There are more current cases worth noting. In Pakistan we saw the rise of General Pervez Musharraf in October 1999. He was highly favored and promoted by then Prime Minister Nawaz Sharif. Apparently, Musharraf backstabbed Sharif and hijacked democracy in the broad day light.

Thus, hope is not a method. Let us not vainly imagine that an army, raised and maintained by the authority of the parliament, will always remain submissive to the parliament and act in a responsible and accountable manner. They may very well fake submissiveness as long as the parliament does not disoblige their top ranking generals. Or else, instead of the parliament dismissing army generals, the army will dismiss the parliament like in Pakistan.

Musharraf hijacked the power in Pakistan while he was still in the airplane, returning home from his official visit to Sri Lanka. Paksitan’s is a case study of what can happen if the army is kept unrestrained. Inability to tame the army, right after the country’s independence, has proved to be costly for Pakistan. After nearly six decades of independence from the British, their colonial masters, Pakistan has never been able to survive as a democratic nation. Every time it tried to take a fresh air, the army generals choked democracy before it could be consolidated.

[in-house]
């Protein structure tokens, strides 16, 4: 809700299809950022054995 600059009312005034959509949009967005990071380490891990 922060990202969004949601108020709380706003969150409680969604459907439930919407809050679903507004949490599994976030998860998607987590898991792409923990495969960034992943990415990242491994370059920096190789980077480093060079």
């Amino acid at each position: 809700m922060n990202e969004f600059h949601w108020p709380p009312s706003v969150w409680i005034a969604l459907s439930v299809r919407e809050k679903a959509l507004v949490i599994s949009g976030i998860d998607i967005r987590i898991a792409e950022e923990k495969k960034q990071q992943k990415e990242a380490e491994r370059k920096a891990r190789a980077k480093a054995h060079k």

It has happened in the past and can happen in the future too. It’s just a matter of change in venue or the time. In order to establish an example that the generals are not above impunity, the government should punish those who violated the rights and make the military a more inclusive institution. It should undo the supremacy of a certain caste or creed in the military by making it a more inclusive institution. The army must represent all castes and religions. That’s the best available means to weaken the influence of the army towards the royal family and vice versa.